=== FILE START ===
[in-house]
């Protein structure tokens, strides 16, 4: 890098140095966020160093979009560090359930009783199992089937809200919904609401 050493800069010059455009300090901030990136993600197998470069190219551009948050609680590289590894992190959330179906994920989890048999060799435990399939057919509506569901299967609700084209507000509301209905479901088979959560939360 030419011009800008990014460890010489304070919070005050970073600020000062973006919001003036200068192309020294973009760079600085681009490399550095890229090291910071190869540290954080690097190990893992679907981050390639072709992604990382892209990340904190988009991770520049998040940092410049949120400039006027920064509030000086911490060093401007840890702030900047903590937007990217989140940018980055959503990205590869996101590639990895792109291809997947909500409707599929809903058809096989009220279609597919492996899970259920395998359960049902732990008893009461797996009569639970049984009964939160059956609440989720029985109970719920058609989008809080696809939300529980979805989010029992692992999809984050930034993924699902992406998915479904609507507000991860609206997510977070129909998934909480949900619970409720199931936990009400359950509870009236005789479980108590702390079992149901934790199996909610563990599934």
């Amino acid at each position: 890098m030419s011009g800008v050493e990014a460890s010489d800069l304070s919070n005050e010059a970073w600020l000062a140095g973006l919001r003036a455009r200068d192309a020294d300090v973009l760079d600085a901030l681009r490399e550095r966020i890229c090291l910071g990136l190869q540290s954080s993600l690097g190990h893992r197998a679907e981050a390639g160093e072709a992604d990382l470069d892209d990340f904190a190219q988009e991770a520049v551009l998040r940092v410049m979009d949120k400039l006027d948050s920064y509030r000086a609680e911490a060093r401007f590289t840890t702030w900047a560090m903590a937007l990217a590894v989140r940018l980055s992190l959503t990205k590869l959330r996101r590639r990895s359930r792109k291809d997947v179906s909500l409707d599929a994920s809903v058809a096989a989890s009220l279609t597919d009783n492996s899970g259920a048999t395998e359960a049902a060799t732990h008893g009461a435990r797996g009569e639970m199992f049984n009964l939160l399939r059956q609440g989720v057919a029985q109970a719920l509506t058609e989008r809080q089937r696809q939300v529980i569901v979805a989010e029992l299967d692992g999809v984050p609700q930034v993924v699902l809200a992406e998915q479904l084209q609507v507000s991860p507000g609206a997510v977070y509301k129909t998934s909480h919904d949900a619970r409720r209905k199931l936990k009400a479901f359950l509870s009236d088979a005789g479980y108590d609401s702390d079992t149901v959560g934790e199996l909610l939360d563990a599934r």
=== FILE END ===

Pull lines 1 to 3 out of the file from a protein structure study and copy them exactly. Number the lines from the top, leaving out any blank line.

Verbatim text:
[in-house]
């Protein structure tokens, strides 16, 4: 890098140095966020160093979009560090359930009783199992089937809200919904609401 050493800069010059455009300090901030990136993600197998470069190219551009948050609680590289590894992190959330179906994920989890048999060799435990399939057919509506569901299967609700084209507000509301209905479901088979959560939360 030419011009800008990014460890010489304070919070005050970073600020000062973006919001003036200068192309020294973009760079600085681009490399550095890229090291910071190869540290954080690097190990893992679907981050390639072709992604990382892209990340904190988009991770520049998040940092410049949120400039006027920064509030000086911490060093401007840890702030900047903590937007990217989140940018980055959503990205590869996101590639990895792109291809997947909500409707599929809903058809096989009220279609597919492996899970259920395998359960049902732990008893009461797996009569639970049984009964939160059956609440989720029985109970719920058609989008809080696809939300529980979805989010029992692992999809984050930034993924699902992406998915479904609507507000991860609206997510977070129909998934909480949900619970409720199931936990009400359950509870009236005789479980108590702390079992149901934790199996909610563990599934």
């Amino acid at each position: 890098m030419s011009g800008v050493e990014a460890s010489d800069l304070s919070n005050e010059a970073w600020l000062a140095g973006l919001r003036a455009r200068d192309a020294d300090v973009l760079d600085a901030l681009r490399e550095r966020i890229c090291l910071g990136l190869q540290s954080s993600l690097g190990h893992r197998a679907e981050a390639g160093e072709a992604d990382l470069d892209d990340f904190a190219q988009e991770a520049v551009l998040r940092v410049m979009d949120k400039l006027d948050s920064y509030r000086a609680e911490a060093r401007f590289t840890t702030w900047a560090m903590a937007l990217a590894v989140r940018l980055s992190l959503t990205k590869l959330r996101r590639r990895s359930r792109k291809d997947v179906s909500l409707d599929a994920s809903v058809a096989a989890s009220l279609t597919d009783n492996s899970g259920a048999t395998e359960a049902a060799t732990h008893g009461a435990r797996g009569e639970m199992f049984n009964l939160l399939r059956q609440g989720v057919a029985q109970a719920l509506t058609e989008r809080q089937r696809q939300v529980i569901v979805a989010e029992l299967d692992g999809v984050p609700q930034v993924v699902l809200a992406e998915q479904l084209q609507v507000s991860p507000g609206a997510v977070y509301k129909t998934s909480h919904d949900a619970r409720r209905k199931l936990k009400a479901f359950l509870s009236d088979a005789g479980y108590d609401s702390d079992t149901v959560g934790e199996l909610l939360d563990a599934r």